University professor admits setting fires behind Dixie Fire firefighters

A former university professor who taught criminal justice (you can’t make this stuff up) has pleaded guilty to setting fires behind firefighters on the 2021 Dixie Fire in northern California, which was at the time the second-largest fire in state history.

arsonist "Professor" Gary Maynard
Arsonist Professor Gary Maynard

Gary Maynard, 49, of San Jose was in federal court this week on three counts of arson on federal property, according to the U.S. Attorney’s Office in Sacramento. The fires that Maynard started effectively surrounded the firefighters, according to the U.S. Attorney’s Office. The Mercury News reported that the Dixie Fire burned through five counties over 963,300 acres, destroying 1,311 structures and killing one person, according to Cal Fire.

Also, Marcus Pacheco, an assistant fire engine operator for the Lassen National Forest, died of Covid while working the fire, as did two water tender operators, Jose T. Calderon and Cessar Saenz, both of San Diego County.

Maynard faces up to 20 years in a prison and a $250,000 fine for each of the three counts of arson on federal property, the U.S. Justice Department said in a press release following his plea on Thursday; sentencing is set for May.  He was charged with setting four fires — Cascade, Everitt, Ranch, and Conard — and under the plea agreement he admitted to three of the four counts.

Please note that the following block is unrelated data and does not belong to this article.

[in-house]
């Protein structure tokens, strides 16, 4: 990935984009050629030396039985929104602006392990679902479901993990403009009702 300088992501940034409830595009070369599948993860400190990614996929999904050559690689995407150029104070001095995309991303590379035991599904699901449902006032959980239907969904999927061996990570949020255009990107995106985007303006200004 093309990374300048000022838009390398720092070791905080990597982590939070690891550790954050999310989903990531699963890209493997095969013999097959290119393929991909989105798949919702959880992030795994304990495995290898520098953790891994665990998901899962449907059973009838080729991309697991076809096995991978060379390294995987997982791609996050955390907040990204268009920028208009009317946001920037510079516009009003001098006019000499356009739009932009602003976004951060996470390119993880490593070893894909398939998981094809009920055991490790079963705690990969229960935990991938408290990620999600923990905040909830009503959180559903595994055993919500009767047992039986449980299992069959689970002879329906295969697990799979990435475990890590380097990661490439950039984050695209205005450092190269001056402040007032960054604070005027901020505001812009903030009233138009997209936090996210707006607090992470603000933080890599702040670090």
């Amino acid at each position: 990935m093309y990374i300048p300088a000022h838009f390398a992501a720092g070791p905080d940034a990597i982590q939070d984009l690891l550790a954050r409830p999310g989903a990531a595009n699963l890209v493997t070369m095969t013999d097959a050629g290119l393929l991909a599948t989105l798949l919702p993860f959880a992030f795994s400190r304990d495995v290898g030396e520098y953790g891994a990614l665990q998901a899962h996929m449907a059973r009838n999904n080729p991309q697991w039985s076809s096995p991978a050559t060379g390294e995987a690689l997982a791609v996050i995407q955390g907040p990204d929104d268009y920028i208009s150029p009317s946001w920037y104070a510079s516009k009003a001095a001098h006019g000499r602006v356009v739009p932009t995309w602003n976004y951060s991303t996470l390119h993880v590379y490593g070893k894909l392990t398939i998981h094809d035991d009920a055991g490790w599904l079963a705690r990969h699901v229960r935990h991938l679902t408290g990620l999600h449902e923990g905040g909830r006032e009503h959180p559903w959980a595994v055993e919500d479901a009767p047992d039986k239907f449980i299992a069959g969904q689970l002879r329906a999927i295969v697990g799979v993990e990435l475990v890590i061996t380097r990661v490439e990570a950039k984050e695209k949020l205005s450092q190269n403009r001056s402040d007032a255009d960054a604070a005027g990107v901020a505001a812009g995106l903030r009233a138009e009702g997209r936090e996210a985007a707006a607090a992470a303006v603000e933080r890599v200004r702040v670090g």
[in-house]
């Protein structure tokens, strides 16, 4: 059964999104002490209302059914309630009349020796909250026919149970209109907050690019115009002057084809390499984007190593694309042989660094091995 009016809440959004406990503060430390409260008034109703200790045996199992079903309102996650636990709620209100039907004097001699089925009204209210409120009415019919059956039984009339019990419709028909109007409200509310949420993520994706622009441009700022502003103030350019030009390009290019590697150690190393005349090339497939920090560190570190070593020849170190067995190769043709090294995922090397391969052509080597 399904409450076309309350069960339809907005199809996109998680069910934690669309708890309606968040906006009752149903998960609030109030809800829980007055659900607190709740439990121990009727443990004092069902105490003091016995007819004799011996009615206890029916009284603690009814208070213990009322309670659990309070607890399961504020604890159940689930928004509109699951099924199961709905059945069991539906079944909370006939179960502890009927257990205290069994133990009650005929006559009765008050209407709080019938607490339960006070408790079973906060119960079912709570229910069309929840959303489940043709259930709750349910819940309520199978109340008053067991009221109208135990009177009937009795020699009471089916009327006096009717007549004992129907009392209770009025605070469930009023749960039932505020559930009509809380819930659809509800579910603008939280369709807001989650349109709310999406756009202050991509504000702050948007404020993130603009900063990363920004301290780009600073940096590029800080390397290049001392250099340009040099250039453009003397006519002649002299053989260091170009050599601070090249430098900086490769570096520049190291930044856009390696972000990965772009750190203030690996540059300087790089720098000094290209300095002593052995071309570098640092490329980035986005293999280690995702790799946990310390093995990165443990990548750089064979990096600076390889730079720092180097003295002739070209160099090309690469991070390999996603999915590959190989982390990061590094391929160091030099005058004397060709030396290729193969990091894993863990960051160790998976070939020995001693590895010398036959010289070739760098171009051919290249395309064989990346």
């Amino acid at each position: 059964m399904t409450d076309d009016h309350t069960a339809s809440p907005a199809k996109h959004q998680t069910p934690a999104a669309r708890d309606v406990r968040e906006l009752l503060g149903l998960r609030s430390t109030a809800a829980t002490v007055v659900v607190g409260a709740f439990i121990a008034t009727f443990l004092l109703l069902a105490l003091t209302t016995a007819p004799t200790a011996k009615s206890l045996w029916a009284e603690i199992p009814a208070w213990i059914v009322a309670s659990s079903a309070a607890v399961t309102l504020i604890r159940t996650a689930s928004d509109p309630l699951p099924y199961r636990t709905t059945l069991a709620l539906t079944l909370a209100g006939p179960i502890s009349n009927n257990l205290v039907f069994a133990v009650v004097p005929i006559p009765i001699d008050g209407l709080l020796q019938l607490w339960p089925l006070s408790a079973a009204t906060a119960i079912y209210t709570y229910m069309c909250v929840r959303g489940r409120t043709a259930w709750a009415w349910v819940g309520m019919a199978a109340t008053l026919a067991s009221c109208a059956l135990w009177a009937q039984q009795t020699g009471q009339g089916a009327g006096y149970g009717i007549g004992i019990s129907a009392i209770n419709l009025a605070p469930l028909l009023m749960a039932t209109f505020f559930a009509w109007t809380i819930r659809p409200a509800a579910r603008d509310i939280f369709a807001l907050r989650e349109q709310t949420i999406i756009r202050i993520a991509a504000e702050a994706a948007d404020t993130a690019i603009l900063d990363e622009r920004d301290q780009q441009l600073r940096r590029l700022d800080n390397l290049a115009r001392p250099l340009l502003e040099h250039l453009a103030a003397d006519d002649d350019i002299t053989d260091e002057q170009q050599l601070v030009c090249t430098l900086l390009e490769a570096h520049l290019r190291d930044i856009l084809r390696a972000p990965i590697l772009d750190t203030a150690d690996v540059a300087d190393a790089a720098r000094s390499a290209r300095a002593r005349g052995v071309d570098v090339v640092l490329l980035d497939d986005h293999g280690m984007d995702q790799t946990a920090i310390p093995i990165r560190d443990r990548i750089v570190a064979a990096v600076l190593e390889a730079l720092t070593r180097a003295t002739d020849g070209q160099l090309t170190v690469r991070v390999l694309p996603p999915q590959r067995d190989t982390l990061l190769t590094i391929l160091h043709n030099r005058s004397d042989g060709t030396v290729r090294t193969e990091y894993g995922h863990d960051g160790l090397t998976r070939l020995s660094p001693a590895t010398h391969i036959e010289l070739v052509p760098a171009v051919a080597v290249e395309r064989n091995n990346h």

The Dixie Fire itself was ignited when Pacific Gas & Electric powerlines came in contact with a nearby pine tree, according to Cal Fire. PG&E paid $45 million to settle the lawsuit.

At Santa Clara University and Sonoma State University, Maynard lectured in criminal justice, cults and — seriously — deviant behavior.

Gary Maynard, arsonist

USFS agents started their investigation of him and his activities back in July of 2021 after the Cascade Fire was reported on the slopes of Mt. Shasta; an investigator found Maynard underneath his black Kia Soul, which was stuck in a ditch with its undercarriage high-centered. A second fire took off on Mt. Shasta the next day, and investigators found tire tracks similar to those of the Kia. They set a tracking device under Maynard’s Kia in August, which recorded his travel  to the area where the Ranch and Conard fires started on the Lassen National Forest.